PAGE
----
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Russia-Turkey Tensions to Take Toll on Tourism

russian_passportsAll Russian citizens are being summoned to return home as the country’s parliament examines the possibility of suspending all air traffic to Turkey, after a Russian bomber was downed by a Turkish F-16 fighter jet near the Turkish-Syrian border on Tuesday.

Senator Nikolai Levichev is calling on the Federal Air Transport Agency to immediately stop all flights to Turkey due to the increased risk of terrorist attacks on Russian aircraft.

“I am asking you to consider the possibility of an immediate ban on all air traffic between Russia and Turkey that would last until exhaustive measures are taken to eliminate any possible sources of terrorist threats in Turkish airports,” Mr Levichev said in a letter to the head of the agency, Aleksandr Neradko.

According to Russian daily Pravda citing the country’s national news agency RIA Novosti, Igor Morozov, a member of the Federation Council Committee for International Affairs, said “It is not safe for Russian tourists to stay in the country that shoots down Russian planes.”

“Air communication with Turkey must be suspended until the relations with Turkey are normalized.”

At the same time, Russian tour operators and travel agencies are putting all trips to Turkey on hold until further notice. Turkey is one of the most popular destinations for Russian tourists with some 4.5 million having visited the country last year.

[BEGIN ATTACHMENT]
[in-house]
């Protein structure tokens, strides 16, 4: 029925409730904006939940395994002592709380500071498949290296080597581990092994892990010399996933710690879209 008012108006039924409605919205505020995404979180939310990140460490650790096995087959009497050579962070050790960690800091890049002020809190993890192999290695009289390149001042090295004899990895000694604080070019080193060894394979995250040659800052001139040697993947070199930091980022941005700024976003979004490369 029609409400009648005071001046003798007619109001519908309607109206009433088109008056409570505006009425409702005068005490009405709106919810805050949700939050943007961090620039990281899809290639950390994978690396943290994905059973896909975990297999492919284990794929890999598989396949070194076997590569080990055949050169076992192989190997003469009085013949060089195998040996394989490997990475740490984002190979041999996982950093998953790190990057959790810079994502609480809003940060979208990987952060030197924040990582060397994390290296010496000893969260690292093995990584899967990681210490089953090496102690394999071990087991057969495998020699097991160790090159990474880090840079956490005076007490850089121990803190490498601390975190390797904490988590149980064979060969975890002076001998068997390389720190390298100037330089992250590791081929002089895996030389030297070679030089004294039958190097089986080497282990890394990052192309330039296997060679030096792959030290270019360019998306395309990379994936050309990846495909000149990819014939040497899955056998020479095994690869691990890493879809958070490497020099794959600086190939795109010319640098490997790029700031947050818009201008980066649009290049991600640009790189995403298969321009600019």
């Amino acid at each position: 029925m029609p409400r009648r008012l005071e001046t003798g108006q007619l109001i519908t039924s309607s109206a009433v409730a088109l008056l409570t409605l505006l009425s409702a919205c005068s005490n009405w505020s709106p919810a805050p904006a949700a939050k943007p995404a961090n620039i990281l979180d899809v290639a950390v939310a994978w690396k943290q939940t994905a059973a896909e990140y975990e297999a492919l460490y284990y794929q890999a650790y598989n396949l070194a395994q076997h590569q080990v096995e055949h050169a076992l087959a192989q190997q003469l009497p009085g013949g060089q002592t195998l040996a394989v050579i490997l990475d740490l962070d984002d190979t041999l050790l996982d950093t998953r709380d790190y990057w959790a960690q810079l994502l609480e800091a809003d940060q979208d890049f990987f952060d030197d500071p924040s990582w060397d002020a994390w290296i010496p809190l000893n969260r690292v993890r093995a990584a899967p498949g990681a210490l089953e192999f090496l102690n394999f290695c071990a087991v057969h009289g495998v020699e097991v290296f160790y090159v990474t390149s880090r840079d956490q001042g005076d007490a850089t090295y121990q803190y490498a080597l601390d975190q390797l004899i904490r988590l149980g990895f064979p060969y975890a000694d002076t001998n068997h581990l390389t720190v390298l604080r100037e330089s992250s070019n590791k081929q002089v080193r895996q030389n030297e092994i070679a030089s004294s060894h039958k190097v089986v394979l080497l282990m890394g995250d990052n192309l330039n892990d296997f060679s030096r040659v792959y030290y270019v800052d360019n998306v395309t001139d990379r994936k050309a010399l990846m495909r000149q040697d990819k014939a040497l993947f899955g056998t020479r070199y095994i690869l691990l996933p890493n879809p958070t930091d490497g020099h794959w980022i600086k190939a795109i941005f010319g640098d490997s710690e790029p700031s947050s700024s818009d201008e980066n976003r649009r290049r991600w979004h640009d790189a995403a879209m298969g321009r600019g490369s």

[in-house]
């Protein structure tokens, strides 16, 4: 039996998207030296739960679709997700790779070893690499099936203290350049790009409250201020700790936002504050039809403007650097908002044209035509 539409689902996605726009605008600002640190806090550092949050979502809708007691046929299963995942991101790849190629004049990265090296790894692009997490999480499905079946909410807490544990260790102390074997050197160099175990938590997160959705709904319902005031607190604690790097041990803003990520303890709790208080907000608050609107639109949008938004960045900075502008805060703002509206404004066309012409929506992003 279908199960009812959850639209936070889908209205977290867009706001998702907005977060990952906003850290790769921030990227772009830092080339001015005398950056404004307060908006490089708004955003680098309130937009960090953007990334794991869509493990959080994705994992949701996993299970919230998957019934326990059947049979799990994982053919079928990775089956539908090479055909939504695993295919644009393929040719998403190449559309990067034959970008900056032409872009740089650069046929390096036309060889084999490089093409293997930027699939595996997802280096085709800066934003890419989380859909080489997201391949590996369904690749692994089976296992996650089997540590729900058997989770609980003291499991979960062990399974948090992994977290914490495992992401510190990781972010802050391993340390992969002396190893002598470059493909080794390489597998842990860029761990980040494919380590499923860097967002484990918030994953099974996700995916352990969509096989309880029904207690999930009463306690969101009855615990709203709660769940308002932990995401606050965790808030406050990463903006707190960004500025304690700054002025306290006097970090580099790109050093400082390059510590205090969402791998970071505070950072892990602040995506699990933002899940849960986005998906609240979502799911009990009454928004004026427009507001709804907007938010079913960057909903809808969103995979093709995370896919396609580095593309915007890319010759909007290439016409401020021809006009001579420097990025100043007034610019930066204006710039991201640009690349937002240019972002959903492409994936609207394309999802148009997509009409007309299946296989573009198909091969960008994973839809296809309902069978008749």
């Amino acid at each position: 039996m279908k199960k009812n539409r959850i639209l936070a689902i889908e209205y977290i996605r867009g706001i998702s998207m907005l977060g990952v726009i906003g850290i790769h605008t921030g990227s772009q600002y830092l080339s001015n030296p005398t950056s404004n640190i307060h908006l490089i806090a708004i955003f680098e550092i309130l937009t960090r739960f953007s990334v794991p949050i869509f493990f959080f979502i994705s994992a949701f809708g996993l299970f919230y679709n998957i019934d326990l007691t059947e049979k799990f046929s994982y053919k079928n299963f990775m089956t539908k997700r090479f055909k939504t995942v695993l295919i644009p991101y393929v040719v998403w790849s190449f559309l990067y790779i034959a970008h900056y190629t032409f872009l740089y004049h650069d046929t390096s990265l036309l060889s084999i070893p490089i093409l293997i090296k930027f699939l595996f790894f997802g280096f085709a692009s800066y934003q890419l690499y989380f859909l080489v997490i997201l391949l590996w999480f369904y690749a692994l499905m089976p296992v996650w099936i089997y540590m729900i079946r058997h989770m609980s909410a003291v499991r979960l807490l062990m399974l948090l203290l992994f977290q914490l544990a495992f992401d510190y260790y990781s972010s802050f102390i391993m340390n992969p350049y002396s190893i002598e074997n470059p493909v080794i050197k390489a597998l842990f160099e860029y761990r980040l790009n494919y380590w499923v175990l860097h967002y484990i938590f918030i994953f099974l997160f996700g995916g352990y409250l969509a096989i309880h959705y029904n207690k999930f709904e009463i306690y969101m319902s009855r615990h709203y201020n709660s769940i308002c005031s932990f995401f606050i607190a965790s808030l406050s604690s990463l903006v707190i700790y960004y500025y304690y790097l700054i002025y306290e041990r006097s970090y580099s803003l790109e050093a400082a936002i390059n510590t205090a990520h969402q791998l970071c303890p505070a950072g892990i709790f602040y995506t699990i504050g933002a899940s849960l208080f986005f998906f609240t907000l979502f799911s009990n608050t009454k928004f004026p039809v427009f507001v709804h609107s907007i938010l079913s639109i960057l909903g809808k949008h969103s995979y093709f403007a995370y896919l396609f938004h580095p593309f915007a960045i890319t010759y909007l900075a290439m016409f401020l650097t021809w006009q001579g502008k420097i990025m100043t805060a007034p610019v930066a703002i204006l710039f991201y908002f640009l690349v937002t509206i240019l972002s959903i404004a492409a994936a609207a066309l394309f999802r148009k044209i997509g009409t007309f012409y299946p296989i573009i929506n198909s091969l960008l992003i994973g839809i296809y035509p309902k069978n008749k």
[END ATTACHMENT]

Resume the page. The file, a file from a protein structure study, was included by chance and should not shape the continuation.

Indicatively, one of Russia’s largest travel agencies, Natalie Tours, decided on Wednesday, to suspend the sale of package tours to Turkish destinations citing security concerns and “an unstable political situation”.

Russian Foreign Minister Sergei Lavrov, whose Wednesday visit to Turkey was cancelled, has suggested Russian citizens avoid traveling to the country due to the growing threat of terrorism.

“Manifestations of terrorism have been accumulating on Turkish territory. According to our estimates, the terrorist threat in Turkey is just as big as it is in Egypt. In this regard, we do not recommend our citizens visit the Turkish Republic for tourism or any other purposes at this stage,” Mr Lavrov said.

In the meantime, the Turkish Hoteliers’ Association (TUROB) expressed its concerns in a statement on Tuesday, referring to the cancelation of major conferences, including an upcoming medical event that would have been attended by 12,000 people, Turkish daily Zaman reports.

“Just due to this event alone, we are facing [TL] 40 million in losses, as well as a hit to our prestige. The wave of political events that have swept through our country and region have negatively impacted tourism demand,” TUROB said.

The conference, scheduled to take place in April 2016 in Istanbul, will now be held in Amsterdam.

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